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Polycystic ovary syndrome (PCOS) is a heterogenous endocrine disorder that impacts up to 13% of women of reproductive age worldwide as the leading cause of anovulatory infertility. Most women with PCOS present enlarged ovaries with an excess of small antral follicles which are abnormalities consistent with follicle arrest, anovulation, and stromal hypertrophy. As such, polycystic ovarian morphology (PCOM) has long been considered a cardinal feature of PCOS with its inclusion recently reaffirmed by the first ever International Evidence-Based Guideline for the Assessment and Management of PCOS. The current recommendations for PCOM are limited to clinical consensus and necessitate further validation using evidence-based approaches. Presentation of ovarian morphology on ultrasonography is known to be influenced by differences in technology and certain biological factors, such as age. However, the current definition for PCOM remains a “one-size-fits all” criterion and does not incorporate elements that may underlie the heterogeneity in ovarian ultrasound features observed across patients and clinical settings. An understanding of how methodological and biological factors impact the diagnostic performance of PCOM is critical for a more accurate evaluation of the severity and pathophysiology of PCOS. The central objective of this dissertation was to evaluate the current evidence on the diagnostic accuracy of ovarian ultrasound markers and subsequent opportunities to refine their performance in detecting PCOS. In Chapter 1, we conduct a systematic review and meta-analysis to determine the most accurate ovarian ultrasound markers in the diagnosis of PCOS. We found that follicle number per ovary (FNPO) is the most accurate marker of PCOS followed by ovarian volume (OV) and follicle number per single cross-sectional image (FNPS). Subgroup analysis indicated that the heterogeneity in diagnostic accuracy observed between studies is partially due to differences in PCOS diagnostic criteria and geography. In Chapter 2, we test the diagnostic performance of ovarian ultrasound markers evaluated using three-dimensional (3D) methods compared to two-dimensional (2D) methods and assess any impact of serum anti-Müllerian hormone (AMH) levels to serve as a surrogate or adjuvant marker to detect PCOS. We showed that 3D ovarian ultrasound measures outperform their 2D counterparts, with 3D follicle counts being the most accurate markers to diagnose PCOS. In comparison with 3D and 2D ovarian ultrasound markers, AMH was superior to ovarian size but inferior to follicle counts in diagnostic accuracy. The combination of AMH and ovarian size offered improved diagnostic performance compared to the markers alone and supports their utility as a robust alternative if poor image quality prevents accurate follicle counts. In Chapter 3, we test whether age-specific diagnostic criteria for PCOM can improve the ability to discriminate women with and without PCOS. We showed that age-specific thresholds for follicle counts and ovarian size for women in late reproductive age (≥34 years old) outperformed thresholds for the overall group. There was also a shift in the most accurate diagnostic marker across age groups, from ovarian size in mid reproductive age to follicle counts in late reproductive age. Collectively, this dissertation establishes our current knowledge on ovarian ultrasound markers in PCOS diagnosis and integrates methodological and physiological factors in refining the definition of PCOM. These findings offer opportunities to better inform on the pathophysiology of PCOS in research settings and translate to more accurate evaluation and management of this prevalent condition in clinical settings.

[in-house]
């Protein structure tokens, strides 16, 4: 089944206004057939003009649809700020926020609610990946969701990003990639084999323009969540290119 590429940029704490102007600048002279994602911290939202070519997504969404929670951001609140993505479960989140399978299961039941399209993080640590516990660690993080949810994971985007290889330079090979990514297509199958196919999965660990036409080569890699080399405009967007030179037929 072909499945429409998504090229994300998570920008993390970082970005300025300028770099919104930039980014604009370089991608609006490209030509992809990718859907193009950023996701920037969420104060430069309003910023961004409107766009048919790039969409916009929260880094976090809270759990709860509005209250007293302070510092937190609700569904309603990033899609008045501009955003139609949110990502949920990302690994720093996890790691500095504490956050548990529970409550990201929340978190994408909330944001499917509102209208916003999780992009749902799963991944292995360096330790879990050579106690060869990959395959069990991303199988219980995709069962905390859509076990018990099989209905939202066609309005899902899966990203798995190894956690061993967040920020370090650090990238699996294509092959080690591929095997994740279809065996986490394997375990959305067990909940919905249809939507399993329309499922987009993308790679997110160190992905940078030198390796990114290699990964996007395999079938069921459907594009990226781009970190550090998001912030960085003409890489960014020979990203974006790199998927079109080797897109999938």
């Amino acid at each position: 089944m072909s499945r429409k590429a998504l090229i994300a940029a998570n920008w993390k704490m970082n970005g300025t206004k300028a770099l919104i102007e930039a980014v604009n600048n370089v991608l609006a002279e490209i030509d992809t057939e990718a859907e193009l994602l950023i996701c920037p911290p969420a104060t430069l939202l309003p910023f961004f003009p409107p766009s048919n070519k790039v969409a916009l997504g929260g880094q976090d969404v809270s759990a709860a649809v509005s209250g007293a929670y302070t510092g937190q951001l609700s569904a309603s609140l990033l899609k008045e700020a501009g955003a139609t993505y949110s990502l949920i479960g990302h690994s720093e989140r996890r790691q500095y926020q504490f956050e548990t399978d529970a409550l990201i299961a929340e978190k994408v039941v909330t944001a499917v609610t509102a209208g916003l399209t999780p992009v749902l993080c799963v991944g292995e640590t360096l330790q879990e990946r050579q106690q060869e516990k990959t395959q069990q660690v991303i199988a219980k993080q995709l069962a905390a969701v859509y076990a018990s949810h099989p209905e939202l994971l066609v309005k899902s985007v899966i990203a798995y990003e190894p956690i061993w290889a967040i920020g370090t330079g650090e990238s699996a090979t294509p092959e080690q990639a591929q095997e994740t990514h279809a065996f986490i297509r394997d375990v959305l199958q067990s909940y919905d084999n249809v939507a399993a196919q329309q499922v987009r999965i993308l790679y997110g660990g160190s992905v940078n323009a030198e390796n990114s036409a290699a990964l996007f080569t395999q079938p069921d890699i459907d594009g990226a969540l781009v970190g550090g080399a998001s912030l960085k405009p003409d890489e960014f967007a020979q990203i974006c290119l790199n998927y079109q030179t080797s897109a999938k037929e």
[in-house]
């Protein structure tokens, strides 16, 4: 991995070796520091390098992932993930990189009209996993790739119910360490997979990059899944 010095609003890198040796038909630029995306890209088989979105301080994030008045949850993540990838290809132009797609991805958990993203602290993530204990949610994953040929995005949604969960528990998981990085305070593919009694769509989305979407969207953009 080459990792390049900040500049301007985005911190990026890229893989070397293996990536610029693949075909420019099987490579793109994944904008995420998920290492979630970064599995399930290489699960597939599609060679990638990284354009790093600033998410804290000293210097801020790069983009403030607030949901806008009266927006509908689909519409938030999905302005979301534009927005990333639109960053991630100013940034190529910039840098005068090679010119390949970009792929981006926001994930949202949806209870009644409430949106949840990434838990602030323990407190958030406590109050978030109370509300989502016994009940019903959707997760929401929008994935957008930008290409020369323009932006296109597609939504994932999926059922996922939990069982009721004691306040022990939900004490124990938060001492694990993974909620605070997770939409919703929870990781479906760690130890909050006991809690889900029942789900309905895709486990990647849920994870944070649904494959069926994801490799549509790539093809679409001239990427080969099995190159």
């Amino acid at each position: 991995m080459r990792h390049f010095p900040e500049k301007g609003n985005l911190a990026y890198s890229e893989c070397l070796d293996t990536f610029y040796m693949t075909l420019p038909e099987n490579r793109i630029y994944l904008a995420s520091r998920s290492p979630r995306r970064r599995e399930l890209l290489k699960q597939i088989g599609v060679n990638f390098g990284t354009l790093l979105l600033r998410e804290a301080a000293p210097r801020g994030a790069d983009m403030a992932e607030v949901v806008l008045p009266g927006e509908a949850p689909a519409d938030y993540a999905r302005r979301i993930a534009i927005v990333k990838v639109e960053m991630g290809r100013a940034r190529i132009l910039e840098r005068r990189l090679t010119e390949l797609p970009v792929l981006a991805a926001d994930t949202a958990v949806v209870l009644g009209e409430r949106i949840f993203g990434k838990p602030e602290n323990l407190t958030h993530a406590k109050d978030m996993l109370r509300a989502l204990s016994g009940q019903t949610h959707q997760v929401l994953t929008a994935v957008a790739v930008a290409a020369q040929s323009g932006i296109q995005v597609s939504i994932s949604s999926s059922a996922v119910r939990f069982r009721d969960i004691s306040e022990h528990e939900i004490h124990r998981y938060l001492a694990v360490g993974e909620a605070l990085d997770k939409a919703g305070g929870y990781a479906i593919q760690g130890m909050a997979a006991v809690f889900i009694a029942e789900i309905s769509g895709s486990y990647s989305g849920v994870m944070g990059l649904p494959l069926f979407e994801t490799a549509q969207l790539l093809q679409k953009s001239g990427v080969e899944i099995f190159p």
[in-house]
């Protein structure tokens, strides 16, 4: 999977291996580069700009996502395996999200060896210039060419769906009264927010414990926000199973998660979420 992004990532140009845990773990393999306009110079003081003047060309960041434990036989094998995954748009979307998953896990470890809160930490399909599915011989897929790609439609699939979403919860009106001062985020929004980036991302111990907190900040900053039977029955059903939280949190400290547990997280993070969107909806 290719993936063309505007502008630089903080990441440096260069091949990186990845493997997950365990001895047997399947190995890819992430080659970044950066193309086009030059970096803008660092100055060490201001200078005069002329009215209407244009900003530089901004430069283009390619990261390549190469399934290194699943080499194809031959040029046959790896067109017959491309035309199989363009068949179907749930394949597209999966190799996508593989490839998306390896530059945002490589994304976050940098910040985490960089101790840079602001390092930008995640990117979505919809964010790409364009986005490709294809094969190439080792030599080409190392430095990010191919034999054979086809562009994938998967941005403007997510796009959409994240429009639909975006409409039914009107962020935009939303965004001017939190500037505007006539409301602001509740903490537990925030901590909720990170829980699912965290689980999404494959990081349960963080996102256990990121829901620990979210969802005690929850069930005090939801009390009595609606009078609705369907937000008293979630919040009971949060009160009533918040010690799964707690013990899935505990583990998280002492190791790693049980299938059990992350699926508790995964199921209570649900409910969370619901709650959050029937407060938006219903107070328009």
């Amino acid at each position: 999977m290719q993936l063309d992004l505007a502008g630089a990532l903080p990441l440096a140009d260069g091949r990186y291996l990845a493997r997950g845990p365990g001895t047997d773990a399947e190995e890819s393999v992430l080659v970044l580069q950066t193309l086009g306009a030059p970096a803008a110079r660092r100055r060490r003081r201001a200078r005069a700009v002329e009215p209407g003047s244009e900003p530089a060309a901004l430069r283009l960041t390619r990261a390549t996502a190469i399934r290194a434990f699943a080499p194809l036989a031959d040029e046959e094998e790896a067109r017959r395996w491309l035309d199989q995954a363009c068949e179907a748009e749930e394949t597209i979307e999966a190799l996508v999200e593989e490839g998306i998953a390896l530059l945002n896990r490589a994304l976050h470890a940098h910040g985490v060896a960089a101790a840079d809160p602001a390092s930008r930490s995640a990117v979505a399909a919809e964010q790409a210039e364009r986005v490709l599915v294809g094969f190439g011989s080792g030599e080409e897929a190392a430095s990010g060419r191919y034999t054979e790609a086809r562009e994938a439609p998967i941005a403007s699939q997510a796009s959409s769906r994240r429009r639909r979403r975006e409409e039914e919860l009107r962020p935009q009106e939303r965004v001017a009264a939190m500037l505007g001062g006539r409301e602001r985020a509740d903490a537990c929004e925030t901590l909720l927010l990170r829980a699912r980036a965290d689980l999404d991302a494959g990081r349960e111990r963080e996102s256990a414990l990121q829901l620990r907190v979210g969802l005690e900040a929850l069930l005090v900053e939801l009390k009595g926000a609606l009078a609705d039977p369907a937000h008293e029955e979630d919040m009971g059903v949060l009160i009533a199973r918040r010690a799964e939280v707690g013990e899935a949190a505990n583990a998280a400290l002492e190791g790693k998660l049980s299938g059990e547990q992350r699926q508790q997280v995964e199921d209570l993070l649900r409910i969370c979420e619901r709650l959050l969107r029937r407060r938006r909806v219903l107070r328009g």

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181 pages


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Lujan, Marla

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Place, Ned
O'Brien, Kimberly
Cheong, Soon Hon

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Biomedical and Biological Sciences

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Ph. D., Biomedical and Biological Sciences

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Doctor of Philosophy

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dissertation or thesis

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